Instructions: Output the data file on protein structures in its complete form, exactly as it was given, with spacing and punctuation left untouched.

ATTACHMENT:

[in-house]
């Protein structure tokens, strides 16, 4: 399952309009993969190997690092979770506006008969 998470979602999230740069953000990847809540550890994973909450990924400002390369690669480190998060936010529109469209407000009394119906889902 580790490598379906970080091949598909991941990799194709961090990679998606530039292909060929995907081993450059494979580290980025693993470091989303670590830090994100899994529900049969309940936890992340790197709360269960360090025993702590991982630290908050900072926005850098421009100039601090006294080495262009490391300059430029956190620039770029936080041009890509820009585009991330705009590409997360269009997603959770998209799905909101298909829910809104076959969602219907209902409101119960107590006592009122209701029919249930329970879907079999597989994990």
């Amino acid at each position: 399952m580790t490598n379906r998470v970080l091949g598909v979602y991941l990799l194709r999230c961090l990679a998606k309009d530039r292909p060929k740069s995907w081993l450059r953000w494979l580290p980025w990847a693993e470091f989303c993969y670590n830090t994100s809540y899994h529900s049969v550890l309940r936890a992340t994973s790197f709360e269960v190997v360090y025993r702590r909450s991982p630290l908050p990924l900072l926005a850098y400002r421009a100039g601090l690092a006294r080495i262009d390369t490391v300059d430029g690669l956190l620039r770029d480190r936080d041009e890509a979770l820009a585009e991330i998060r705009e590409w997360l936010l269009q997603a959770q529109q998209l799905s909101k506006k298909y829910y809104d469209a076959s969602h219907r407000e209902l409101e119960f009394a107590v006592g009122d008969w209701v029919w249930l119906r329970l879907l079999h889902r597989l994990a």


[in-house]
């Protein structure tokens, strides 16, 4: 399952309009993969190997690092979770506006008969 998470979602999230740069953000990847809540550890994973909450990924400002390369690669480190998060936010529109469209407000009394119906889902 580790490598379906970080091949598909991941990799194709961090990679998606530039292909060929995907081993450059494979580290980025693993470091989303670590830090994100899994529900049969309940936890992340790197709360269960360090025993702590991982630290908050900072926005850098421009100039601090006294080495262009490391300059430029956190620039770029936080041009890509820009585009991330705009590409997360269009997603959770998209799905909101298909829910809104076959969602219907209902409101119960107590006592009122209701029919249930329970879907079999597989994990």
């Amino acid at each position: 399952m580790t490598n379906r998470v970080l091949g598909v979602y991941l990799l194709r999230c961090l990679a998606k309009d530039r292909p060929k740069s995907w081993l450059r953000w494979l580290p980025w990847a693993e470091f989303c993969y670590n830090t994100s809540y899994h529900s049969v550890l309940r936890a992340t994973s790197f709360e269960v190997v360090y025993r702590r909450s991982p630290l908050p990924l900072l926005a850098y400002r421009a100039g601090l690092a006294r080495i262009d390369t490391v300059d430029g690669l956190l620039r770029d480190r936080d041009e890509a979770l820009a585009e991330i998060r705009e590409w997360l936010l269009q997603a959770q529109q998209l799905s909101k506006k298909y829910y809104d469209a076959s969602h219907r407000e209902l409101e119960f009394a107590v006592g009122d008969w209701v029919w249930l119906r329970l879907l079999h889902r597989l994990a």